Hal and Maggie scouted ahead of the strike group as far as the high school in Acton.
They were all the soldiers Weaver could spare to tilt at windmills with Buffy's people; and two more than she even wanted, but that was the compromise they'd come to. It was a good twenty five miles from Acton back to downtown Boston where the structure loomed – a significant run, even for Slayers, whose strength and speed were geared more toward sprints than endurance. And the remnants of the Second Massachusetts were another ten miles past that now, camped in a pocket of conservation land. So they'd have had to travel slowly enough for bikes to keep up for at least that initial distance regardless. Made sense to take the car that far, and conserve energy.
Past that, though – the Skitters would have to know which direction they'd gone, and they had every reason to be watching the routes in to Boston for movement. Porter's intelligence had suggested the aliens' aerial sensors only detected groups of six hundred or more people and weaponry bigger than RPG launchers, but the recent attacks proved there was something else at work, too. So custom mufflers or no, the bikes were just too loud for Buffy to be comfortable with. Hal didn't want to listen to her, but Maggie had a little more sense, fortunately.
Hal would never be able to keep up with them. If he tried to follow anyway, they'd just be trading one Mason in captivity for another. And even if Dr. Glass knew how to take harnesses off without killing the kids they were attached to? Buffy doubted stealing a second group of the aliens' slaves would be anywhere near as easy as the first, especially if the Skitters were capable of recognizing who Hal was. Better to have him furious than loose in the streets, complicating their mission to rescue his father more than it was already.
"Believe me," Buffy told him. "I know how you feel. My sister – she was kidnapped when we were younger, held hostage by someone I knew wanted to make a production out of killing her, and I would have let the whole world burn to get her back."
"Did you?" he spat.
"Get her back? Yeah. No world-burnage, though the cost was higher than I would have asked anyone else to pay." Understatement; but the details hardly mattered now.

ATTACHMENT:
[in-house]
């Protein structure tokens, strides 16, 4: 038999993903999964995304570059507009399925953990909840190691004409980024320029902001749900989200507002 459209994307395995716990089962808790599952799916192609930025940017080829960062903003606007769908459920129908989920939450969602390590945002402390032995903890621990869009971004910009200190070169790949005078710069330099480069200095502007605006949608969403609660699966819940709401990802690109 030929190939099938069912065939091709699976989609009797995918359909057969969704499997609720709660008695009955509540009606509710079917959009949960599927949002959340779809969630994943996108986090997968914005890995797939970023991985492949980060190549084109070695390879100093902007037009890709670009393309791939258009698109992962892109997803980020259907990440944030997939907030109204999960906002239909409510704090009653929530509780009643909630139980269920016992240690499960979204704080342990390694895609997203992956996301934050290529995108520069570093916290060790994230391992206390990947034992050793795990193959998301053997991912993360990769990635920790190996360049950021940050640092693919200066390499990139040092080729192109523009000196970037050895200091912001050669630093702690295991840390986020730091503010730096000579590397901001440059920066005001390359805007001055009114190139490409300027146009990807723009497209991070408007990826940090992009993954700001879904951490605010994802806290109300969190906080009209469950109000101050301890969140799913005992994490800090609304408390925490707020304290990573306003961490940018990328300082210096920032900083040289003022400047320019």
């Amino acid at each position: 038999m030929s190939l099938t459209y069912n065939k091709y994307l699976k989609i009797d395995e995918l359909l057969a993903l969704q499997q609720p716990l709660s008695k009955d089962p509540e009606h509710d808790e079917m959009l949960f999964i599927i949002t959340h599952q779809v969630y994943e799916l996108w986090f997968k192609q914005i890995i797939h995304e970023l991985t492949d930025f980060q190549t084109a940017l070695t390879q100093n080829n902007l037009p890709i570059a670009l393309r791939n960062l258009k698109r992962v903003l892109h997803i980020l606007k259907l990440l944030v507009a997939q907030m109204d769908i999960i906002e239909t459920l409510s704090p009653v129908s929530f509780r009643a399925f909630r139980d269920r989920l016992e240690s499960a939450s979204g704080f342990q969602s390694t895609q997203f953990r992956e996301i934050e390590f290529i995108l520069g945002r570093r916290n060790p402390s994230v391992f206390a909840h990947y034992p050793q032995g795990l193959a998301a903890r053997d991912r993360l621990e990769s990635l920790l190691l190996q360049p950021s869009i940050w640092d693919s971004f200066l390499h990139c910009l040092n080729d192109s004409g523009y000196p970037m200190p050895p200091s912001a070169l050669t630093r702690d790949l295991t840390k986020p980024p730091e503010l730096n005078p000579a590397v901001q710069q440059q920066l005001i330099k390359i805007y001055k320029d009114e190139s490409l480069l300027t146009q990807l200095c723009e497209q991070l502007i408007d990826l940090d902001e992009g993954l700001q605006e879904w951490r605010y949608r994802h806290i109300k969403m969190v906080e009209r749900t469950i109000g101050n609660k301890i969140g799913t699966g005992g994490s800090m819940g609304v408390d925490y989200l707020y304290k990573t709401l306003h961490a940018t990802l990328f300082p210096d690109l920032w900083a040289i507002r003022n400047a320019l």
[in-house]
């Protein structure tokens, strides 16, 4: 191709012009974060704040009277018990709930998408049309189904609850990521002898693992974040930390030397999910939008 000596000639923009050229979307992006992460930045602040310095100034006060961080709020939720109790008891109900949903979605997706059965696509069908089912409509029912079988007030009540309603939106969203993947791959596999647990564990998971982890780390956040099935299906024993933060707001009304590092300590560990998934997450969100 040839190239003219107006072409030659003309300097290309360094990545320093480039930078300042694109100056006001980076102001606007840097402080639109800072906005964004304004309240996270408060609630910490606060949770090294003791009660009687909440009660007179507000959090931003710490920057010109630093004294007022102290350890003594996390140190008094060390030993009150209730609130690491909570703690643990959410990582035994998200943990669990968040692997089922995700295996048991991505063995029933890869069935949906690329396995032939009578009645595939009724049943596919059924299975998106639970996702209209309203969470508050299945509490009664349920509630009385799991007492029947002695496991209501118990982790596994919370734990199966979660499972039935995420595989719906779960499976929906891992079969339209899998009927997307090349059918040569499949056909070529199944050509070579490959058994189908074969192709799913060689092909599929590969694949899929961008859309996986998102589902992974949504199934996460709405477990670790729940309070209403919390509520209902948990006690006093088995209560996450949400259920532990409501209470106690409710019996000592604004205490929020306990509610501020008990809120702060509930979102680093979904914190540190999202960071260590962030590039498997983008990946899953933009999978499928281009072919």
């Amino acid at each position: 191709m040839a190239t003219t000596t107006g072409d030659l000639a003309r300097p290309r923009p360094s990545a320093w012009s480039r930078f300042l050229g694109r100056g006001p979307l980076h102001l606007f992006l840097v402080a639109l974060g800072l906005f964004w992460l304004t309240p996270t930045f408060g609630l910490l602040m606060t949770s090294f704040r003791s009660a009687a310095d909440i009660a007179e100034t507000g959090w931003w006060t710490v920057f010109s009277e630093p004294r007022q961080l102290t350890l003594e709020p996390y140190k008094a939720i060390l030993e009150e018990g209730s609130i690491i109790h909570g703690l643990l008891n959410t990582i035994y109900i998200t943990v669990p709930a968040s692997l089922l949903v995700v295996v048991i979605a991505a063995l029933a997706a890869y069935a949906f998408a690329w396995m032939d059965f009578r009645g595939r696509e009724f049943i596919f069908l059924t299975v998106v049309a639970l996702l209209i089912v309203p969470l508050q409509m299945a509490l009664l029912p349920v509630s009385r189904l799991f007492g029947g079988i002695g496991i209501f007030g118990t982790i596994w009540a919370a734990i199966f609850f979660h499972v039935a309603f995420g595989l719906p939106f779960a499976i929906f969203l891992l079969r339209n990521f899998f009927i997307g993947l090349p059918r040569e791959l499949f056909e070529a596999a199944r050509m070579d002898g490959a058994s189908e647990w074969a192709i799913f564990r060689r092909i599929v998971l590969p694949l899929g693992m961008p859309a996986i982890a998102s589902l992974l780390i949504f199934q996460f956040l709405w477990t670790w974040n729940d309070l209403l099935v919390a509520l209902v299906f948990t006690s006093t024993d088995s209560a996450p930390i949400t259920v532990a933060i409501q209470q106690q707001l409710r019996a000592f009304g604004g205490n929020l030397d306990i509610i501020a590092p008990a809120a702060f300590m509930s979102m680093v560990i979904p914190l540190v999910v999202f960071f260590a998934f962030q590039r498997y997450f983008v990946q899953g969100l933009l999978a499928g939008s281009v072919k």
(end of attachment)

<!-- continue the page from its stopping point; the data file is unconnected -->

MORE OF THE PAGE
"Then you should understand how I feel," he said, hands tightening on the handlebars of his motorcycle.
"I do," she replied, as calmly as she could. She'd been sixteen once, too, and just as reckless about her own mortality – which was saying something, given that she'd already been the Slayer at that age, and his world had ended months ago. "But you have to understand this, too: this isn't the way to get your dad back. If it can be done, we'll do it. But we're stronger than you, and faster than you, and you would just hold us back. Do you understand me?"
He ground his jaw, but he must have picked up a little common sense over the last few months, because he nodded tersely. "Then we'll be waiting for you to bring him back. Don't screw it up," he said, sullenly.
"Or what?" Stasia snorted. "Kid, if we screw up? There'll be nothing you can do to us, 'cause we won't be coming back."
Maggie stepped up then, laying a firm hand on Hal's shoulder. "We know," she said. "Good luck. Dusk's falling – if you're going to have a chance at this, you'll need to go now."
Buffy nodded, then turned to the others, holding a hand out toward Kennedy. Kennedy clasped it in hers, then glanced at the other girls; Zahra and Stasia layered theirs on top, forming a cross.
"Let's do this," she said. Then they turned as one and headed toward downtown Boston at a ground-eating lope, the pale blue autumn sky fading to blackness above them.
It was true dark by the time they reached the place where the fighters of the Second Mass had fallen. The bodies were gone – Buffy really didn't want to think about what the Skitters did with the corpses, or why, but they'd done the same thing in every major population center the Slayer group had been through from Akron to Acton – along with their weapons, but their vehicles and other supplies were still there, wrecked and turned over and stained with relatively fresh blood.
They hadn't spotted any Skitter work crews to that point, though they'd had to crouch under a bridge once while a flock of flyers went over. Buffy figured most of the aliens had pulled in close, repairing the damage Mason had done to their base with the mech-metal RPG, but there was no way to be sure, so they'd kept to the shadows as much as possible. It seemed to be working, so they followed the same procedure, only more slowly, down side streets the rest of the way toward the structure.